- George Bernard Shaw
One of the things that is often quite front-and-center when it comes to the current Republican talking points is the myth of the self-made man, which seriously rejected the notion that "it takes a village to raise a child" and cheered the idea the "I built that." It was the idea of independence - especially against the federal government - that made a Nevada rancher's self-initiated stand-off with federal officials into a short-lived hero. It is the idea of independence that keeps electing Republicans who apparently have a mission in stripping apart government, and then complaining that it isn't functioning properly.
Conversely, it is this idea of independence that casts people who are - for whatever reason - dependent upon government assistance as "unworthy," bringing about the language of "makers vs. takers" and one that seeks to castigate the poor through unnecessary drug testing, seek to humiliate single mothers, and curtail the independence of people's use of welfare (among many others).
It is this idea of independence that brings people to politically cut off their nose to spite their face. It is a form of independence that seeks to cut funding for expansions to "Obamacare", despite such cuts deeply affecting opponents of Obama and the Democratic Party. It is a form of independence that opposes the Trans Pacific Partnership, despite it being popular to many Republicans, merely because Obama supports it (even as almost all Congressional Democrats oppose it). It is a form of independence that opposes same-sex marriage, because... "reasons" (despite it being an increase in independent choices to get into that social institution).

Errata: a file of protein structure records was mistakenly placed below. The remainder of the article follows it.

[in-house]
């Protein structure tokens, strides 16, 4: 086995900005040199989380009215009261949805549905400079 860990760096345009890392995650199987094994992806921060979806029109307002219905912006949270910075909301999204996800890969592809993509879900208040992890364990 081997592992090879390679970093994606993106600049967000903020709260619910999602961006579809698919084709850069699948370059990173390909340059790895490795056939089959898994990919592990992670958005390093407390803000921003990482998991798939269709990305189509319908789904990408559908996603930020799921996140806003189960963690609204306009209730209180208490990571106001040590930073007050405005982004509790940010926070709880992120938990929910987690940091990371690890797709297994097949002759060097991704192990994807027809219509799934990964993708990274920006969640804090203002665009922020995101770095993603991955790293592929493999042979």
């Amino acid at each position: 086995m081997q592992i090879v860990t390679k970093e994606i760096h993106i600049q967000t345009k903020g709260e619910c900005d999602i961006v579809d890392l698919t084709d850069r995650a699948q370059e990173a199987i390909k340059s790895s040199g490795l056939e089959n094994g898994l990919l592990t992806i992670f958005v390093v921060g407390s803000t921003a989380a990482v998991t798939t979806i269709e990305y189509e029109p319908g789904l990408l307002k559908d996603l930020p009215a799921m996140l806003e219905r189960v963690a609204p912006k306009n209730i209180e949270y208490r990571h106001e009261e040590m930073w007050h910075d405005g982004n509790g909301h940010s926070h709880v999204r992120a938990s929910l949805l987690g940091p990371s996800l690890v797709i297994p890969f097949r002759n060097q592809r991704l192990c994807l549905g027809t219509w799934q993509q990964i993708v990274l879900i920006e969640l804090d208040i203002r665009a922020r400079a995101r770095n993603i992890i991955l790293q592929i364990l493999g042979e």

This idea of independence also embodies a shallow form of patriotism, bordering on nationalism, with debates over whether a presidential candidate wore a flag pin, over whether Obama castigated a Marine corporal for wearing a flag pin upside down, or whether Palin won her debate because she wore a bigger flag pin. Or even if the flag pin is worn correctly! Seriously, all this focus on flag pins - in some strange linkage with independence and the greatness of the US - reminds me of these panels from the graphic novel Pyongyang:
Seriously, the importance of flag pins shouldn't be associated with the idea of independence. It should (and is) associated with those nations that seek to implement patriotism-through-spectacle.
So, is it like GB Shaw said? Is independence a "middle class blasphemy"? Well, I would argue that it can turn into one, and without robust social institutions to push back against the conformist nature of human beings, what may start off as independence in deed may easily turn into independence as a necessary part of daily rhetoric in order to show dependent allegiance to a larger identity.